Now the ticker tape parade of me reaching 400 posts has subsided, back to normality.
In my first year at college, every other Tuesday was spent in the Student Union’s nightclub/venue, “Shafts” (the college was in a South Wales mining community, in case you think there’s some innuendo to be found there) at the fortnightly Indie night, wittily called Funk Off.
The night had two resident DJ’s, Jim and Chris. Chris was rumoured to be a bit of a headcase, apparently carrying a knife with him when he DJ’d. Jim was a nice enough, bloke, who ended up playing bass in the band I was in a year or so later, and who I’m still in semi-regular contact with on Facebook (and who will be sent this post in the hope I haven’t offended him).
However, it was not, it’s fair to say, a well attended event, barely scraping fifty attendees on most weeks. We didn’t really mind this, as it meant that we could ask for any record we liked, and Jim and Chris would generally oblige, as it meant that at least someone would go onto the dancefloor.
My mate Danny Sweeney and I would often sit predicting what record would be played next. “Okay, so The Wonder Stuff are on now, bet they play Pop Will Eat Itself next…yup, there it is”. We, of course, thought we could do better.
So at the end of our first year, Danny and I approached the Social Secretary, a chap called Ken, and asked if we could maybe, y’know if it wasn’t too much trouble, totally fine if not, have a go at DJ’ing the Indie Night.
As it happened, Jim and Chris had, I think, decided they’d had enough of DJ’ing, and were ready to stand down from their post, although I have some dim recollection that Chris had been kicked off his course and Jim didn’t want to carry on without him.
And so Ken, and the Entertainments Manager Phil, agreed to giving us a go, and dates and times were sorted out when we could be trained up.
The DJ booth was a place of wonder to me the first time I entered it. There were two Technics decks with the channels unit/mixing desk positioned in between them, all facing out onto the dancefloor, and with two crates of albums and 12″ singles housed underneath. Next to that was the light controls, which could be pre-programmed (by which I mean, buttons pressed making each individual light whirr into life) or you could operate them manually (by pressing a button, etc etc etc). Next, a video player, monitor, computer and keyboard; “Shafts” had several screens positioned around it, and you could mix between vinyl and videos, as well as using the computer to write messages for the crowd to read. Back in 1989, this was pretty high-tech stuff.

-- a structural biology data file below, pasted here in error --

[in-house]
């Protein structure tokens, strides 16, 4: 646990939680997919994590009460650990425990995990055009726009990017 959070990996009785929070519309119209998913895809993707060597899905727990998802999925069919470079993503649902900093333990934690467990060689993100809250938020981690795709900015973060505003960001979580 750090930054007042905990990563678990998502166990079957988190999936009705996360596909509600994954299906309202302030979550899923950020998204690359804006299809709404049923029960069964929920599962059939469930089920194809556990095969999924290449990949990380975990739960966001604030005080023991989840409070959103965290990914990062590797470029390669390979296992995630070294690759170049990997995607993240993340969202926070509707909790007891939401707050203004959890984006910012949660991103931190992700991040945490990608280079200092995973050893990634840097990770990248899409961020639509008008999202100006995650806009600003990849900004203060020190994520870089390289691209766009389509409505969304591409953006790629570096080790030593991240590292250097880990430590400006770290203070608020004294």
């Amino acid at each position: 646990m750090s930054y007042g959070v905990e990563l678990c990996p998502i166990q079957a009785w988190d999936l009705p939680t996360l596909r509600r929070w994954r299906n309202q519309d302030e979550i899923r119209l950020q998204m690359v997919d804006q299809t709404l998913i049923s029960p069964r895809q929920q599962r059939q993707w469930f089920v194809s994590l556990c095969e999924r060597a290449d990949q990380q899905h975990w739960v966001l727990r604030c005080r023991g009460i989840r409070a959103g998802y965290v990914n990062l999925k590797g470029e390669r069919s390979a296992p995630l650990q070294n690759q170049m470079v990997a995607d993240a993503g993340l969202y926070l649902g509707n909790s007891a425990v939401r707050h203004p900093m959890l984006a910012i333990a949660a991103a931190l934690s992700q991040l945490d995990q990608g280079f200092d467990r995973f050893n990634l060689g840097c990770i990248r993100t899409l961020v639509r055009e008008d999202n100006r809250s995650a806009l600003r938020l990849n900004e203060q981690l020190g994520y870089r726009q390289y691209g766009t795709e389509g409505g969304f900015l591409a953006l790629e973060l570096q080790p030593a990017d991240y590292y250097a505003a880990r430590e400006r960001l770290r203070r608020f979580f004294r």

Finally, embedded into the back surface was a tray containing a couple of thousand 7″ singles, which we would scour through before the set began, pulling up any we thought we might play that night.
I had my training session and was left alone to practice for a couple of hours or so. It seemed pretty straight-forwards, and my happiness at having conquered it was topped by being asked to turn up for the next week’s “Funk Off” where I would DJ with Jim. Danny would DJ at the next one after that and then, when term started again in September, the night was to be ours.
So, Tuesday night rolled around, and I strolled up, with a bag of vinyl that I hadn’t spotted in the racks when I had my training session, and which I thoroughly intended to play.
Jim was already there, and was programming our names into the computer. Screen One: Welcome to Funk Off. Screen Two: Your DJs: Jolly Jim and…
“We need to give you a name”, said Jim.
“Is Jez not sufficient?” I replied.
“No. You need something alliterative to go with it. Something that isn’t ‘Jolly’, because that’s mine.”
So for that first night, and never again, we were billed as “Your DJs: Jolly Jim and Jocular Jez”.
“You’ve brought some records”, said Jolly Jim. “Let’s have a look.”
Jocular Jez was reluctant.
“It’s fine,” Jolly Jim reassured me, “as long as you haven’t brought anything as fey and ball-less as Talulah Gosh, of course.”
You can guess what happened next, dear readers.
Yes, the first 12″ he pulled from my bag (okay, that sounds ruder than I meant it to) was none other than this:
Talulah Gosh – Talulah Gosh
Cue: awkward silence and a raised eyebrow in my direction.
I didn’t dare to play it, after that look. But Jim dropped a tune which I don’t think I’ve heard before or since, a proper ace skanking hornblast of a record, which fits here too:
The Larks – Billy Graham’s Going to Heaven
There’s a couple of tunes buried away in my back catalogue of records that I love, that I think have enhanced my life (for the better), and which I can directly attribute to Jolly Jim, and this is most definitely one of them. The others will surface sooner or later, rest assured.